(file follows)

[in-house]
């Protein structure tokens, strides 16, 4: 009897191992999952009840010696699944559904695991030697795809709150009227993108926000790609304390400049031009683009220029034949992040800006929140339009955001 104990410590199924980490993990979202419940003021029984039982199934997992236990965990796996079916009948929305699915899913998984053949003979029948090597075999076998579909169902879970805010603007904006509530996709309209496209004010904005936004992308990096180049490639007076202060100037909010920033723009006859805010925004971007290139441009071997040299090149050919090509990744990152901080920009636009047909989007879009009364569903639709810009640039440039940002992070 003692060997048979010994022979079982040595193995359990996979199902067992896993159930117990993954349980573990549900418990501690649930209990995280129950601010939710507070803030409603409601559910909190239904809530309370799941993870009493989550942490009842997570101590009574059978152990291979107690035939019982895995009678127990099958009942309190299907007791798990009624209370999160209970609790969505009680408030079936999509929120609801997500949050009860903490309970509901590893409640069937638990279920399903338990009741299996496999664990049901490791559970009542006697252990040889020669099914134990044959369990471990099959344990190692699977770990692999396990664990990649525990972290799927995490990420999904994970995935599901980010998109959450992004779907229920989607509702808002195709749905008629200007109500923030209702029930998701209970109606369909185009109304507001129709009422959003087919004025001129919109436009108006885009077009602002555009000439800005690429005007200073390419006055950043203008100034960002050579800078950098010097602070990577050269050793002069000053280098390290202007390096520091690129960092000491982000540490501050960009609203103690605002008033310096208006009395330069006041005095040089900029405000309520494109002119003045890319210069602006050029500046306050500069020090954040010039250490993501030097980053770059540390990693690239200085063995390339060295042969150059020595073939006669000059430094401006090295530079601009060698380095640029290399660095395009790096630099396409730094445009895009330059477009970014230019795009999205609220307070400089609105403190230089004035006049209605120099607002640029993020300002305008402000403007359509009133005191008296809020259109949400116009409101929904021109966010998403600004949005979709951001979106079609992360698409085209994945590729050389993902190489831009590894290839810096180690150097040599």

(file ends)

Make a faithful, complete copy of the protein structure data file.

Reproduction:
[in-house]
């Protein structure tokens, strides 16, 4: 009897191992999952009840010696699944559904695991030697795809709150009227993108926000790609304390400049031009683009220029034949992040800006929140339009955001 104990410590199924980490993990979202419940003021029984039982199934997992236990965990796996079916009948929305699915899913998984053949003979029948090597075999076998579909169902879970805010603007904006509530996709309209496209004010904005936004992308990096180049490639007076202060100037909010920033723009006859805010925004971007290139441009071997040299090149050919090509990744990152901080920009636009047909989007879009009364569903639709810009640039440039940002992070 003692060997048979010994022979079982040595193995359990996979199902067992896993159930117990993954349980573990549900418990501690649930209990995280129950601010939710507070803030409603409601559910909190239904809530309370799941993870009493989550942490009842997570101590009574059978152990291979107690035939019982895995009678127990099958009942309190299907007791798990009624209370999160209970609790969505009680408030079936999509929120609801997500949050009860903490309970509901590893409640069937638990279920399903338990009741299996496999664990049901490791559970009542006697252990040889020669099914134990044959369990471990099959344990190692699977770990692999396990664990990649525990972290799927995490990420999904994970995935599901980010998109959450992004779907229920989607509702808002195709749905008629200007109500923030209702029930998701209970109606369909185009109304507001129709009422959003087919004025001129919109436009108006885009077009602002555009000439800005690429005007200073390419006055950043203008100034960002050579800078950098010097602070990577050269050793002069000053280098390290202007390096520091690129960092000491982000540490501050960009609203103690605002008033310096208006009395330069006041005095040089900029405000309520494109002119003045890319210069602006050029500046306050500069020090954040010039250490993501030097980053770059540390990693690239200085063995390339060295042969150059020595073939006669000059430094401006090295530079601009060698380095640029290399660095395009790096630099396409730094445009895009330059477009970014230019795009999205609220307070400089609105403190230089004035006049209605120099607002640029993020300002305008402000403007359509009133005191008296809020259109949400116009409101929904021109966010998403600004949005979709951001979106079609992360698409085209994945590729050389993902190489831009590894290839810096180690150097040599």